In October 1954, mere 16 months after the release of The Beast from 20 000 Fathoms, the monster that would go on to be the most well-known, influential, record breaking beastly creation ever imagined into reality, hit the silver screens across the Pacific ocean: Gojira, or as the world at large would become to know it, Godzilla. Rejected by numerous directors because of its outlandish premise and receiving mixed to bad reviews on it’s initial release, Godzilla has gone on to become the most recognizable icon of the giant monster world, as well a well-respected symbol of nuclear holocaust. It’s reign of terror has seen many phases and multiple incarnations, but few as memorable or impactful as its debut appearance 66 years ago.

The story of Toho’s legendary monster starts from a failed project titled Eikō no Kage ni (In the Shadow of Glory): a post war drama due to be filmed in Indonesia. It was to be a Japanese-Indonesian production that’s mission was to ease the tensions between the two countries and hopefully open the Southeast Asian film market for Japan. However, the anti-Japanese sentiment was still rife in 1954 and the producer Tomoyuki Tanaka and the crew were unsuccessful in attaining visas and had to return to home empty handed. On route back home, Tanaka, inspired by The Beast and Daigo Fukuryū Maru incident (which had taken place only weeks before), came up with an idea of a giant monster rampaging around Japan. Upon his return, he pitched the executive producer Iwao Mori a project titled The Giant Monster from 20,000 Leagues Under the Sea. With Mori’s approval special effects director Eiji Tsuburaya was attached to the project, Takeo Murata came on board to co-write the script, Ishiro Honda jumped in as the director and the rest, as they say, is history.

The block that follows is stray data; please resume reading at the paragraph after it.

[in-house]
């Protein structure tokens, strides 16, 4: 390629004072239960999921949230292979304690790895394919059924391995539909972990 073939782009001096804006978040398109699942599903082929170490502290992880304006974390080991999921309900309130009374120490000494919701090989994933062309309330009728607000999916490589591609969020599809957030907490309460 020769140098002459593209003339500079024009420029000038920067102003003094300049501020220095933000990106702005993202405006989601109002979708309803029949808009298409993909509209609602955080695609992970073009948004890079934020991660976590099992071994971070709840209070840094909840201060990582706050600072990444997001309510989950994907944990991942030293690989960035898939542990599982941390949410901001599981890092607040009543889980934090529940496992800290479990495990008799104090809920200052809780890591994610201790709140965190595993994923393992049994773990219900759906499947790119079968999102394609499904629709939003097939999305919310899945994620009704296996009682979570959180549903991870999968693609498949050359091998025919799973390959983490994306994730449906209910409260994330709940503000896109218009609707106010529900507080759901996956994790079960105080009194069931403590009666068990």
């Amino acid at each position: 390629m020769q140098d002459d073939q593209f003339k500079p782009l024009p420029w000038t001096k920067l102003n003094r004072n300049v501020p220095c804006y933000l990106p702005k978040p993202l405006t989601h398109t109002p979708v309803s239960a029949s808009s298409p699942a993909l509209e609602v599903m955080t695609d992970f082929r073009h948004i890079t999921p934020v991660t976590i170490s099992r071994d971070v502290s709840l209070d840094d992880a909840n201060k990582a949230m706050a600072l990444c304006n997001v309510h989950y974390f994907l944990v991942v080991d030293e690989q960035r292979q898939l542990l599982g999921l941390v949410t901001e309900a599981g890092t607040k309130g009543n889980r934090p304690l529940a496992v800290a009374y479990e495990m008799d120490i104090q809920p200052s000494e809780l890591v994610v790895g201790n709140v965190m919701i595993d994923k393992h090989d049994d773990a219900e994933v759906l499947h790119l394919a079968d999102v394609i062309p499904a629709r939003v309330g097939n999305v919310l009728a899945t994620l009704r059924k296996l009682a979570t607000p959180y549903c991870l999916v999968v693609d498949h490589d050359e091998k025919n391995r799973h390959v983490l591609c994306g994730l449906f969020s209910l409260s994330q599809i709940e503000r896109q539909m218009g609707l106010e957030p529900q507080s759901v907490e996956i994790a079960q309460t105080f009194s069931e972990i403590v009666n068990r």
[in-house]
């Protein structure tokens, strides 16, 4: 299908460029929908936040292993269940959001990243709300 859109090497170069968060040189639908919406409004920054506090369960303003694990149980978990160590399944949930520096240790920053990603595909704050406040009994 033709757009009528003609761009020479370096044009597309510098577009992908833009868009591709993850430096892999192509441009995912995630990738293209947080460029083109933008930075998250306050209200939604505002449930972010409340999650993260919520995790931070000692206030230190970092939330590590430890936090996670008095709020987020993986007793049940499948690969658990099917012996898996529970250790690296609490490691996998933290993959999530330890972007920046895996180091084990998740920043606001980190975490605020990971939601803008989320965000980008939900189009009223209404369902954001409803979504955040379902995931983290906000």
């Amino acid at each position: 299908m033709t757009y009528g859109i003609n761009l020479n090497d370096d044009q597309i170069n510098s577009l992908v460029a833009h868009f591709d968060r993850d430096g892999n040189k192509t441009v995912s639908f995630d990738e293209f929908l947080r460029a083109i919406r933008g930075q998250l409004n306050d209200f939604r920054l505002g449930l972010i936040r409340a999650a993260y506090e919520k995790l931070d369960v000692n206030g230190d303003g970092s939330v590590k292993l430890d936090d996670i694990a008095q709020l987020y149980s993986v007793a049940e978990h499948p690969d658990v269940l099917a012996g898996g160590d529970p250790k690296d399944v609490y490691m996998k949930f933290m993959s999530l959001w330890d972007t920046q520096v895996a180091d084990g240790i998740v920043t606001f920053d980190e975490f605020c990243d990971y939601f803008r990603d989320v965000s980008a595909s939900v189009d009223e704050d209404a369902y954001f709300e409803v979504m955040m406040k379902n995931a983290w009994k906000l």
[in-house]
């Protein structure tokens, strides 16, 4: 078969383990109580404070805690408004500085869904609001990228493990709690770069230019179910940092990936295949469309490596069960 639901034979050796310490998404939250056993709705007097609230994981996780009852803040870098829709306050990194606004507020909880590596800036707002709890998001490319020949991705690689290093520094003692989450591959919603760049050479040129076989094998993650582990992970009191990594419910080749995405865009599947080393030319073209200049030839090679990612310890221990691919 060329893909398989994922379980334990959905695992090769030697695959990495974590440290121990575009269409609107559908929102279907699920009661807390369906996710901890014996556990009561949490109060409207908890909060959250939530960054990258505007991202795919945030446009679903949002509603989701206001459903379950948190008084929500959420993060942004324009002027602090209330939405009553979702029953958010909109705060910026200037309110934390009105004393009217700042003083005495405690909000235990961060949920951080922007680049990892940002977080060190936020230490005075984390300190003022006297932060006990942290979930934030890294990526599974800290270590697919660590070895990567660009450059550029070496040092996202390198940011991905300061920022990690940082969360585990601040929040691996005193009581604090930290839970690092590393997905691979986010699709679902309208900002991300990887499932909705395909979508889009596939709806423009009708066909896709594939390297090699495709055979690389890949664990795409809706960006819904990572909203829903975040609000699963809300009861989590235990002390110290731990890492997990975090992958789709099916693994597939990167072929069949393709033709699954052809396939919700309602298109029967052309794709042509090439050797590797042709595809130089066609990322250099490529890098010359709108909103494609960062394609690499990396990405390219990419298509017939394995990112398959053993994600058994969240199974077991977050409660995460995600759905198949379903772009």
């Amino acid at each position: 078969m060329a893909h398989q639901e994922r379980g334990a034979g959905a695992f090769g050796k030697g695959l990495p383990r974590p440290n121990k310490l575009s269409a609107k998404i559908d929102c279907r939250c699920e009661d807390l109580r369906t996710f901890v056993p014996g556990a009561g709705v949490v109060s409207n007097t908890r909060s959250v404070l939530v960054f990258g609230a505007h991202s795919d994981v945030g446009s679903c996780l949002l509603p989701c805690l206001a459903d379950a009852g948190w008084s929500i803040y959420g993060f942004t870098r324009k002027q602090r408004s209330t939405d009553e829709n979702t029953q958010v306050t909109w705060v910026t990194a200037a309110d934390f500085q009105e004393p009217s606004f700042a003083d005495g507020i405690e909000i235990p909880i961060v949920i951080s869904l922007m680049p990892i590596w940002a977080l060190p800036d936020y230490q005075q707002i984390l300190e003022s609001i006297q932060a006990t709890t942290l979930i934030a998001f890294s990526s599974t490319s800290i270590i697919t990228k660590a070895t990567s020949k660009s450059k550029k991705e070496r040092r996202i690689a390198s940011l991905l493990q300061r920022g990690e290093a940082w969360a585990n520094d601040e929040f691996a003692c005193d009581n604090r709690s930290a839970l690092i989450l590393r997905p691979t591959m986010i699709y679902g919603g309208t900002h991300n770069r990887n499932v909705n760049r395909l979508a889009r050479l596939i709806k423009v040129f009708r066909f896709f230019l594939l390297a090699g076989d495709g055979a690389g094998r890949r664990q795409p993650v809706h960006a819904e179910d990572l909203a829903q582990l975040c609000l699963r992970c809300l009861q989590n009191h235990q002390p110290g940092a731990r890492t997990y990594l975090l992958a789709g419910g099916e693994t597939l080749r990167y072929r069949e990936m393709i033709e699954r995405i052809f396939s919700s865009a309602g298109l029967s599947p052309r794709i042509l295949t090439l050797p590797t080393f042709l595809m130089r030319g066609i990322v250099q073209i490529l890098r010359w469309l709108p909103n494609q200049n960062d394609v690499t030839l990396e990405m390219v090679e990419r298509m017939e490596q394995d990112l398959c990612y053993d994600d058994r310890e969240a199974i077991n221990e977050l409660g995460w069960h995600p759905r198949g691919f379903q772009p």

As far as the giant monster genre goes, Godzilla offer no great surprises in the story department, following pretty much the same guidelines of a monster movie than any other film of the same ilk. The story concerns a prehistoric monster woken from its slumber on the ocean floor by underwater hydrogen bomb testing. After wreaking havoc in Odo island, it’s not long until the mighty beast is making its way to Tokyo, bursting through barriers and leaving devastation in its wake. Palaeontologist Kyohei Yamane (Takashi Shimura), his daughter Emiko (Momoko Kôchi) and her two love interests Dr. Serizawa (Akihiko Hirata) and salvage ship captain Hideo Ogata (Akira Takarada) must find a way to get rid of the monster before it’s too late. No big revelations there. However, the way Murata and Honda’s script tackles the themes of the story is quite unique when compared it it’s American counterparts. The Bomb is the source of the problem in both Godzilla and The Beast, but the way it and its effects are presented differ quite significantly. While The Beast contemplates the delicate nature of human existence and undeniably ponders on the terrors that the atomic age brings with it, it also in the same breath glorifies the very same technology, offering it as the solution to the monstrous troubles plaguing the good people of New York. The solution to Tokyo’s newly found giant lizard problem is also a weapon of terrifying magnitude, Dr. Serizawa’s “Oxygen Destroyer“; a device that disintegrates the oxygen atoms, leaving any living organism near it an asphyxiated, rotting mess. The way this horrific new technology is portrayed is quite different though: Initially Serizawa refuses to allow his doomsday device to be used, fearing that the technology will find its way to the wrong hands and be eventually used as a superweapon in war between world superpowers. After seeing the carnage Godzilla has left behind, he reluctantly agrees, but not before burning all his notes on the projects. So great is his dedication and the disgust toward his own creation that in order to truly keep this horrific technology a secret, he voluntarily goes into his own watery grave while saving Japan and possible the world from the mighty powers of Godzilla. The film ends with Dr. Yamane proposing the possibility of another Godzilla rising up from the sea if nuclear testing is not ceased, making the film’s anti-bomb sentiment ring loud and clear and comprehensively destroying any notions of revering such technology.